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How Do I Talk to My Loved One About Cocaine?

Cocaine is a highly addictive drug that shatters relationships, health and finances. When people mix cocaine with other drugs, the results are often fatal. For people who know someone who struggles with cocaine, it’s painful to watch and not know how to intervene. 

So how do you talk to a loved one about cocaine addiction? Understand the effects of cocaine and inform your loved one about what could happen if they don’t get help.

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Effects of Cocaine Abuse

Cocaine can set off all kinds of negative effects on the mind and body. People first take it to experience energy and euphoria. However, the drug has unpleasant after-effects that get worse as the user grows addicted and consumes cocaine in larger doses. The effects of cocaine, from mild to severe, include:

  • Extreme sensitivity – During a cocaine high, the user feels heightened senses. Sounds feel louder and deeper; visions seem more vivid and abstract; touch feels stronger and more intense. This can make clubs and parties seem more animated. Depending on the person’s emotional state, he/she might be welcoming or irritated by these changes.
  • Intense happiness – Newer users typically feel extreme elation while high on cocaine. As an energy drug that triggers the brain’s pleasure centers, cocaine makes people feel overjoyed and manic, even in dire circumstances. This makes cocaine tempting to people with troubled lives, such as individuals with high debt and unhappy domestic lives.
  • Decreased appetite – Cocaine suppresses appetite by disrupting the brain’s dopamine system. Activities that a person would normally find pleasurable (hobbies, eating, the outdoors) become disinteresting because the user is more fixated on the high. Consequently, cocaine causes people to lose weight that they often regain during recovery.
  • Headaches – People often suffer headaches after coming off a cocaine high. This could be due to impairment of the dopaminergic system. As with alcohol, where people wake up with hangovers after a night of heavy drinking, the post-cocaine state can be unpleasant. People often rush for their next hit to regain the high and avoid the comedown.
  • Convulsions and seizures – Cocaine abuse can cause people to have convulsions: involuntary muscle spasms and uncontrolled jerky motions in the upper and lower extremities. Users might also have seizures: momentary interruptions in the brain that cause blackouts. This is more common when the user mixes cocaine with alcohol and other drugs.
  • Heart disease – As a stimulant drug, cocaine makes the heart beat faster. When people abuse the drug, it can raise the heart to dangerous levels, especially when they mix cocaine with other stimulants (crack, meth). The most toxic combination is a speedball (cocaine and heroin), which has a contradictory effect that causes arrhythmia. 
  • Sexual trouble – Cocaine abuse can cause decreased blood flow to the penis and render men impotent. Oftentimes, people abuse cocaine and alcohol simultaneously. Alcohol is a depressant that impedes blood flow and makes it difficult for men to perform sexually. People often have reduced libido while under the influence.
  • Lung damage – Powder drugs like cocaine are typically inhaled. This causes pulmonary problems. Cocaine’s toxicity can have a damaging effect on the lungs and make it difficult for users to breathe. As the problem intensifies during hardcore use, the body is robbed of its needed oxygen supply. This can lead to brain damage.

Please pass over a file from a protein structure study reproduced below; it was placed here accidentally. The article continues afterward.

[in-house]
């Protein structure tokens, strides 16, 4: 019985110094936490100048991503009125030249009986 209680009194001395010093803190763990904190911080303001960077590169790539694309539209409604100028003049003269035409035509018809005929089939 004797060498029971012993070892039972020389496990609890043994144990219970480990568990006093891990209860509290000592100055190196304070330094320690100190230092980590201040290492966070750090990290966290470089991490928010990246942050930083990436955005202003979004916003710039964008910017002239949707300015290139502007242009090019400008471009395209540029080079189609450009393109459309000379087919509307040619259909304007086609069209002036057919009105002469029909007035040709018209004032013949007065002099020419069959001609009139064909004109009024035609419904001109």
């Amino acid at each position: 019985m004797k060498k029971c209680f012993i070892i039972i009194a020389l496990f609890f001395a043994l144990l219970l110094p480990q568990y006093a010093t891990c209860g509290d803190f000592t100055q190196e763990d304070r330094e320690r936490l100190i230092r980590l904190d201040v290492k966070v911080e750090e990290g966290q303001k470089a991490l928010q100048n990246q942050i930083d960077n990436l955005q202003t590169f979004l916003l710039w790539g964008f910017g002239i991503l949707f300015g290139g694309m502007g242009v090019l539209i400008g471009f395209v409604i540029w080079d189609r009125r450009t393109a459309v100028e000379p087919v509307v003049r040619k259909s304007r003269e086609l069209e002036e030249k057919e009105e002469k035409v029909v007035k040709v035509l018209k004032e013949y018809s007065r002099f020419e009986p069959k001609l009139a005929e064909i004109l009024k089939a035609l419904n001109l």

• HIV or hepatitis – The riskiest way to take cocaine is through intravenous means with shared needles. During the AIDS epidemic of the 1980s and ‘90s, this was one of the major spreaders of the virus among heterosexuals in urban communities. To this day, AIDS has no cure. People who test positive for HIV must take multiple medications to ward off AIDS. 
  • Bowel decay – Users who swallow cocaine sometimes suffer perforated bowels. This can make it difficult to digest food and eliminate it properly. Perforations may be large or small.
  • Loss of smell – People who snuff cocaine often get nosebleeds, which are often the telltale sign that someone has snorted at a party. Users often get runny noses at random. This is sometimes apparent at clubs or in line at grocery stores where an individual is wiping his/her nose and showing other signs (clammy skin). This can impact a person’s sense of smell.

Some people start with a small dose of cocaine and enjoy the experience, so they take it again at the next party. Gradually, the body grows tolerant of cocaine and the user must take higher doses to get the same effect as before. Before long, the user takes it constantly and suffers undesired side effects. 

Signs of Cocaine Addiction

When people fall into cocaine addiction, they usually keep the habit hidden from friends and loved ones. It’s often hard to tell until the problem gets serious. When confronted, the user will typically withdraw or go into denial. The tell-tale signs of cocaine abuse include:

  • Anger/irritability – People who struggle with cocaine addiction often get irritated by perceived slights that most people wouldn’t give a second thought. This is especially true of users who had volatile moods long before their first use of cocaine. As an energy drug, cocaine can push a user’s hard emotions to the extreme.
  • Paranoia – Cocaine addiction can make users paranoid. The drug causes spikes in mood, both positive and negative, that often push preexisting moods to extremes. If the individual is worrisome in general, cocaine could exacerbate that mood to paranoia. People who engage in recreational cocaine use also get paranoid about raids at parties.
  • Mood problems – Cocaine addiction can also cause wild, unpredictable mood swings. A user might go from zero to 100 (mellow to extreme) or hot to cold (overjoyed to enraged) without warning, all due to the effects of the drug at a given moment. People who take cocaine constantly are often moody because the moment the high ends, they crave more.
  • Dilated pupils – One tell-tale sign of drug abuse that people often miss is pupil dilation, where the blacks of the eyes get large and almost overtake the iris (the color ring). Normally, pupils enlarge in the dark to aid vision in hard-to-see places. In the light, healthy pupils are small because this protects the eyes from excess light. Cocaine addiction often causes constant dilation.
  • Erratic behavior – People who abuse cocaine and other hard drugs often behave in strange and often foolish ways. They might change plans constantly or quit some projects for no apparent reason. Erratic behavior is often a direct result of the mood swings that come with drug abuse.